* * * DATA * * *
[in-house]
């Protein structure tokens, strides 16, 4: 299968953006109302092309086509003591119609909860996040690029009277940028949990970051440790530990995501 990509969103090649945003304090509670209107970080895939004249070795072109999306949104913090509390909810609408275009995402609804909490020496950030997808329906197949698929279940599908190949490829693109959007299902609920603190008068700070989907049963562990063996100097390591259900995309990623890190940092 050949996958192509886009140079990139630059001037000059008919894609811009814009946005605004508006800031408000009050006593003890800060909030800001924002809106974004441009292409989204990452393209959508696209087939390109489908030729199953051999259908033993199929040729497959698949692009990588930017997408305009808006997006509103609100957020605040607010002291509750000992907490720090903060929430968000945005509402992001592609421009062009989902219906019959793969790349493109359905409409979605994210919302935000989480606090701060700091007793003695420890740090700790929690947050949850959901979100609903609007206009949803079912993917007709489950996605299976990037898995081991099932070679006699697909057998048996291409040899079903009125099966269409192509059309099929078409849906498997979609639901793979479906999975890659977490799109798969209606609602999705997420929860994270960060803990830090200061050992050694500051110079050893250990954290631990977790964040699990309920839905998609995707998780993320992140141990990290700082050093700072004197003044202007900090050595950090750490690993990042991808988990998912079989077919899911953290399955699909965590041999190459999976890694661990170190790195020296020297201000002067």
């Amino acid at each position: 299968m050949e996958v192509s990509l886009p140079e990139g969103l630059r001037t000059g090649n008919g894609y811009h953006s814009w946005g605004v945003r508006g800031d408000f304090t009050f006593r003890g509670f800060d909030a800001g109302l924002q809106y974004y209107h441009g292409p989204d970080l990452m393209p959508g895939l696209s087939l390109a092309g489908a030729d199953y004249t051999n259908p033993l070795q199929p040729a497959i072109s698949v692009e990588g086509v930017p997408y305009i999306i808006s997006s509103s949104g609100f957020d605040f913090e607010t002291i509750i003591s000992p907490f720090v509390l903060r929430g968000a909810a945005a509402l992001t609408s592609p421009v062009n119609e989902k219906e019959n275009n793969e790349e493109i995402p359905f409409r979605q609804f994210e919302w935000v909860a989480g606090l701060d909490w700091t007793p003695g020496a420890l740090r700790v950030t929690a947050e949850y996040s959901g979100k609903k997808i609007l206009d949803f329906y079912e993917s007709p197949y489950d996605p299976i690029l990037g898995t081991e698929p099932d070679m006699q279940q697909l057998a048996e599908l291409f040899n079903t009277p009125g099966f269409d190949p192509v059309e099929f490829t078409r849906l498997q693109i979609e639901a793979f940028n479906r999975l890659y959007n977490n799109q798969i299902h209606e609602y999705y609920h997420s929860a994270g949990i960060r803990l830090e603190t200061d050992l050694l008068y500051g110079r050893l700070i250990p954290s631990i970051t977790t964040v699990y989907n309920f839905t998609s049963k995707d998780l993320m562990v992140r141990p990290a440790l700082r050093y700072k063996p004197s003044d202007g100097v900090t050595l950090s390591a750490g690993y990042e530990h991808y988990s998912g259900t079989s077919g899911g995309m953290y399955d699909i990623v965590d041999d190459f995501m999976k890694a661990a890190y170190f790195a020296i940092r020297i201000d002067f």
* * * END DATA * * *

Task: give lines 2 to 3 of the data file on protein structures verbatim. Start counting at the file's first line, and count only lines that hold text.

């Protein structure tokens, strides 16, 4: 299968953006109302092309086509003591119609909860996040690029009277940028949990970051440790530990995501 990509969103090649945003304090509670209107970080895939004249070795072109999306949104913090509390909810609408275009995402609804909490020496950030997808329906197949698929279940599908190949490829693109959007299902609920603190008068700070989907049963562990063996100097390591259900995309990623890190940092 050949996958192509886009140079990139630059001037000059008919894609811009814009946005605004508006800031408000009050006593003890800060909030800001924002809106974004441009292409989204990452393209959508696209087939390109489908030729199953051999259908033993199929040729497959698949692009990588930017997408305009808006997006509103609100957020605040607010002291509750000992907490720090903060929430968000945005509402992001592609421009062009989902219906019959793969790349493109359905409409979605994210919302935000989480606090701060700091007793003695420890740090700790929690947050949850959901979100609903609007206009949803079912993917007709489950996605299976990037898995081991099932070679006699697909057998048996291409040899079903009125099966269409192509059309099929078409849906498997979609639901793979479906999975890659977490799109798969209606609602999705997420929860994270960060803990830090200061050992050694500051110079050893250990954290631990977790964040699990309920839905998609995707998780993320992140141990990290700082050093700072004197003044202007900090050595950090750490690993990042991808988990998912079989077919899911953290399955699909965590041999190459999976890694661990170190790195020296020297201000002067």
């Amino acid at each position: 299968m050949e996958v192509s990509l886009p140079e990139g969103l630059r001037t000059g090649n008919g894609y811009h953006s814009w946005g605004v945003r508006g800031d408000f304090t009050f006593r003890g509670f800060d909030a800001g109302l924002q809106y974004y209107h441009g292409p989204d970080l990452m393209p959508g895939l696209s087939l390109a092309g489908a030729d199953y004249t051999n259908p033993l070795q199929p040729a497959i072109s698949v692009e990588g086509v930017p997408y305009i999306i808006s997006s509103s949104g609100f957020d605040f913090e607010t002291i509750i003591s000992p907490f720090v509390l903060r929430g968000a909810a945005a509402l992001t609408s592609p421009v062009n119609e989902k219906e019959n275009n793969e790349e493109i995402p359905f409409r979605q609804f994210e919302w935000v909860a989480g606090l701060d909490w700091t007793p003695g020496a420890l740090r700790v950030t929690a947050e949850y996040s959901g979100k609903k997808i609007l206009d949803f329906y079912e993917s007709p197949y489950d996605p299976i690029l990037g898995t081991e698929p099932d070679m006699q279940q697909l057998a048996e599908l291409f040899n079903t009277p009125g099966f269409d190949p192509v059309e099929f490829t078409r849906l498997q693109i979609e639901a793979f940028n479906r999975l890659y959007n977490n799109q798969i299902h209606e609602y999705y609920h997420s929860a994270g949990i960060r803990l830090e603190t200061d050992l050694l008068y500051g110079r050893l700070i250990p954290s631990i970051t977790t964040v699990y989907n309920f839905t998609s049963k995707d998780l993320m562990v992140r141990p990290a440790l700082r050093y700072k063996p004197s003044d202007g100097v900090t050595l950090s390591a750490g690993y990042e530990h991808y988990s998912g259900t079989s077919g899911g995309m953290y399955d699909i990623v965590d041999d190459f995501m999976k890694a661990a890190y170190f790195a020296i940092r020297i201000d002067f």